Tuesday, June 27, 2006

England: it was bad as it looked on the telly

England allocated an extra 560 tickets to their regular supporters and Angela from the West Stand was one of the lucky ones. Here is her report:

The one thing we were struck by when we got into town was the number of touts openly selling tickets for the game. Normally you have to work hard to find a seller but that certainly wasn’t the case in town. However that was nothing in comparison to the situation outside the ground. In the ten minute walk up to the first cordon there were several guys standing openly with half a dozen tickets in their hands – I don’t know what they were going for or why so many were so easily available but you didn’t’ have to look hard at all. One theory is that with such fabulous facilities in town (big screens and bars open and serving throughout the games) that a lot of fans aren’t even bothering to try and get into the grounds, preferring to stay in town, enjoy the atmosphere there and save their money for the beer.

For the first time security was tight, bags were searched and all manner of things were confiscated. They took our water, our evian spray, our umbrella (being used as a sunshade) and looked long and hard at our England party poppers before letting them go through (ironically we didn’t feel there was any point in the game when it would have been appropriate to use them anyway).

It was another impressive ground and we were sitting up in the “category 1” seats – supposedly the best ones in the ground – but we were sitting very high up and although the view was great, we felt miles away from the pitch. The heat was incredible and seemed to get trapped in the ground making it really uncomfortable. To make matters worse we were sitting behind a group of mouthy scousers who had clearly blagged their way in with fake id’s and then proceeded to argue amongst themselves at one point almost coming to blows over a broken mobile phone. Even worse was the guy sitting along the row from us who, when Beckham scored, grabbed the Ecuadorian kid’s flag sitting in front of him and proceeded to taunt him with it before giving it back. Worse again was the foul language he reserved for two young Japenese girls who sat in front of him. Unfortunately the heat sapped all energy and I just couldn’t be bothered to take him on.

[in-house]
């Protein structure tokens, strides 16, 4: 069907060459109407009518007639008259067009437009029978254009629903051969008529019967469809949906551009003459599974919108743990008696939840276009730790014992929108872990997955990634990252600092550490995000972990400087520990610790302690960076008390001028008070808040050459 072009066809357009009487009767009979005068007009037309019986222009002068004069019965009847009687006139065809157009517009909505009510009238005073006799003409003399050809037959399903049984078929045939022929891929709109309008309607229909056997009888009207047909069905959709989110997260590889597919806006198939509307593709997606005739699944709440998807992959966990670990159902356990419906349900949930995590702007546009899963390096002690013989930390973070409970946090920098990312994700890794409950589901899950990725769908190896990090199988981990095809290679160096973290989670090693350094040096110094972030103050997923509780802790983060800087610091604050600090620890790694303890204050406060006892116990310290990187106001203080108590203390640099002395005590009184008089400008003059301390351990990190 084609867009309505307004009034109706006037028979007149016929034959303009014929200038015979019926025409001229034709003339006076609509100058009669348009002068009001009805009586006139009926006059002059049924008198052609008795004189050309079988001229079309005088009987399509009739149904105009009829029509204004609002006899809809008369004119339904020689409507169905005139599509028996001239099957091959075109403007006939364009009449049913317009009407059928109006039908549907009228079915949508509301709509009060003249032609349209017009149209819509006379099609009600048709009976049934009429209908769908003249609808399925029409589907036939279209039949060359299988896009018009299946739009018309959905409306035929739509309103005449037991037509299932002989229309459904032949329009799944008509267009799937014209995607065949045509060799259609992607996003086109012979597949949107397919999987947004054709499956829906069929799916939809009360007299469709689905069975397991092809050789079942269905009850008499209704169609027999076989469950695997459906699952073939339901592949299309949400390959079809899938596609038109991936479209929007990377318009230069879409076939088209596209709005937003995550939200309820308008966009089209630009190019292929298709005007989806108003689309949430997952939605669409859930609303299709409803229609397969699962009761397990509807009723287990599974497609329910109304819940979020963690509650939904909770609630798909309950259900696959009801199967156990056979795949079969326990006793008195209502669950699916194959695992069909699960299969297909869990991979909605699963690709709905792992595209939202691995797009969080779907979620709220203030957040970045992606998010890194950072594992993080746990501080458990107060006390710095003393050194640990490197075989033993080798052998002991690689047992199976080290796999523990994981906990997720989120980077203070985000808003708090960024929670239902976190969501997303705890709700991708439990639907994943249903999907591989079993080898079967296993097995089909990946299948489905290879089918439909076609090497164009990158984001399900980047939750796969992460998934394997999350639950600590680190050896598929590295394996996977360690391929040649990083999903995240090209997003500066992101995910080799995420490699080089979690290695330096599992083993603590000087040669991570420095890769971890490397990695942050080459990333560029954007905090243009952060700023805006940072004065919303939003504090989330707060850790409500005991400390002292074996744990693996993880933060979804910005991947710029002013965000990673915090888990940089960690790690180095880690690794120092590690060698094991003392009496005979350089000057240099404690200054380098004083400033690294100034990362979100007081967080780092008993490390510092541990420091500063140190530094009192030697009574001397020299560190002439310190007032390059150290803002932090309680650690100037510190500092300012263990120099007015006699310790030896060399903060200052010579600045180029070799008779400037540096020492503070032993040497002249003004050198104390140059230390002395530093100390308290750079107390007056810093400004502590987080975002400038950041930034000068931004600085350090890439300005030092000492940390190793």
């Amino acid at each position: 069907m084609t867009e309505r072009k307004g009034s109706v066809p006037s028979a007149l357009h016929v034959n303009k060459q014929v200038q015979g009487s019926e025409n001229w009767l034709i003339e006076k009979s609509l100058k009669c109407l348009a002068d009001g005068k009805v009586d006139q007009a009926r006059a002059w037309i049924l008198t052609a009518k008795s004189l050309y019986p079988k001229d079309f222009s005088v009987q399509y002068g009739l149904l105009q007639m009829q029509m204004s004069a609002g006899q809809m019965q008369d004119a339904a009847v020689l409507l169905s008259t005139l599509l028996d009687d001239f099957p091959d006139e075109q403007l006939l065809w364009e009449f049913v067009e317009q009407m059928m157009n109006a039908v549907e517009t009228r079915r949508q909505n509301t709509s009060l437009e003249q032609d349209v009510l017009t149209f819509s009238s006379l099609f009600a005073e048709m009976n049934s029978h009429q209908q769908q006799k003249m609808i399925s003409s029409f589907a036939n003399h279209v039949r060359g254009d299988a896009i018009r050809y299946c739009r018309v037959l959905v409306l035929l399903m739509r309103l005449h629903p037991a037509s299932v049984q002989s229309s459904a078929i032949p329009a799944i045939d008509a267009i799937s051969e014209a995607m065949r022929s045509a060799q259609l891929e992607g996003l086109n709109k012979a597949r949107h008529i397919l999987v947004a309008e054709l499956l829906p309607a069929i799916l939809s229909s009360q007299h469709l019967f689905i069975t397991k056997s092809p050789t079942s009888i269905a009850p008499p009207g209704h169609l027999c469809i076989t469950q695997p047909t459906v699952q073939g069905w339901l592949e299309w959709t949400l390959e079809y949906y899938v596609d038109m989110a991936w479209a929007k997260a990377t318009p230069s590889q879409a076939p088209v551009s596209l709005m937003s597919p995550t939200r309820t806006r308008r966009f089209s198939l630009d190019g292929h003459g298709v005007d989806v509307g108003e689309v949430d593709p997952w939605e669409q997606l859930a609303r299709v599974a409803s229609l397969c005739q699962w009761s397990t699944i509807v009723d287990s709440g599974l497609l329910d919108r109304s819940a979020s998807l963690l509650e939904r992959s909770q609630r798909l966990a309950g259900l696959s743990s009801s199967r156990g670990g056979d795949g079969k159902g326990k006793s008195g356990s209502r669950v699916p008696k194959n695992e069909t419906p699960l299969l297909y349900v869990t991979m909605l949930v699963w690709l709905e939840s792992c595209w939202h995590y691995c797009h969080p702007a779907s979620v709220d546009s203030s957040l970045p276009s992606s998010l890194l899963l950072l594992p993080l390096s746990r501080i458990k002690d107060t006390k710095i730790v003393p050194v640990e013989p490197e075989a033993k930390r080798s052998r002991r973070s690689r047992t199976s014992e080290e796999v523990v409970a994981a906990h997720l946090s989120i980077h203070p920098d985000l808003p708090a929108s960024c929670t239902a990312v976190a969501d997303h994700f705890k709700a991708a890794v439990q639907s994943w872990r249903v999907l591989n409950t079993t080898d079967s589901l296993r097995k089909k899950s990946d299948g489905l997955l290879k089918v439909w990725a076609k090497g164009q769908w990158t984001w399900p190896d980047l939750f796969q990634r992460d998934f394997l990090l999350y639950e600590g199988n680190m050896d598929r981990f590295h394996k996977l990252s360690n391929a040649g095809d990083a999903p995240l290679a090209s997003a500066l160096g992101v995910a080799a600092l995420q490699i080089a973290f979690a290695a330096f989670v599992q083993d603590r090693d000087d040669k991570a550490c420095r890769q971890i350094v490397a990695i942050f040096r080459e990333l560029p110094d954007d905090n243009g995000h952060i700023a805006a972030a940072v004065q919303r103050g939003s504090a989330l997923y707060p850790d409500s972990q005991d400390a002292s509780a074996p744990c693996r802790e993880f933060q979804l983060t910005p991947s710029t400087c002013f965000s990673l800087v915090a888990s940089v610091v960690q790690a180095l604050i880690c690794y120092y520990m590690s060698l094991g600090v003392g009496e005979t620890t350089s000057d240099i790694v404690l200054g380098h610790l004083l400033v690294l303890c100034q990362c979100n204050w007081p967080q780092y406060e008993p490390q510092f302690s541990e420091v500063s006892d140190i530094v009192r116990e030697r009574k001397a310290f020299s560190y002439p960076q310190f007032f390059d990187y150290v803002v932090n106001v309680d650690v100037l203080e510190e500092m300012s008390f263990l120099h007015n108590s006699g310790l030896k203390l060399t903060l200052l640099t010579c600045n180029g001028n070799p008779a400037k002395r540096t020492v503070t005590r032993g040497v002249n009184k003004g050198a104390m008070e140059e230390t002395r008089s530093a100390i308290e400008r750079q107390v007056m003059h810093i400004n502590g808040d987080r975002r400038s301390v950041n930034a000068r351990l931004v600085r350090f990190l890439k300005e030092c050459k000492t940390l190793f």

The game was awful to watch. I don’t think I have ever felt so miserable watching England play. The crowd were incredibly restless and no-one sitting in our area seemed to be enjoying it. The frustration with the team in general and Sven in particular was at boiling point. We didn’t know about Beckham’s nausea but despite yet another poor performance the fans remain very loyal to him, and I guess that was rewarded by the goal. The player most people seem to be losing all faith in is Frank Lampard, and the player we most want to see more of is Aaron Lennon. It seemed to us that Hargreaves at right back didn’t really work and that we really need to play two up front. The mood coming out of the ground was – frankly – miserable and I was quite surprised when I heard from home that the view of the game was far more positive. I must be honest I wasn’t aware of Michael Carrick at all and so have been shocked to find that the consensus is he had a good game and should play again. As we walked back to our car, frustratingly the temperature plummeted and the rain started to fall – all of a sudden it was a delightful evening in southern Germany, nothing like the hot house it had been all day.

We left Stuttgart shortly after the game and drove back into France so didn’t see all of the Portugal Holland game and had no idea of the fiasco it descended into. I guess it’s got to be positive for us and by the time we read the papers on the ferry yesterday afternoon, I felt a lot better. I did temporarily consider not going back for the quarter finals (again, at this stage we don’t have a ticket), but that was momentary and the ferry is now booked for early Saturday morning.

Surely it can only get better?


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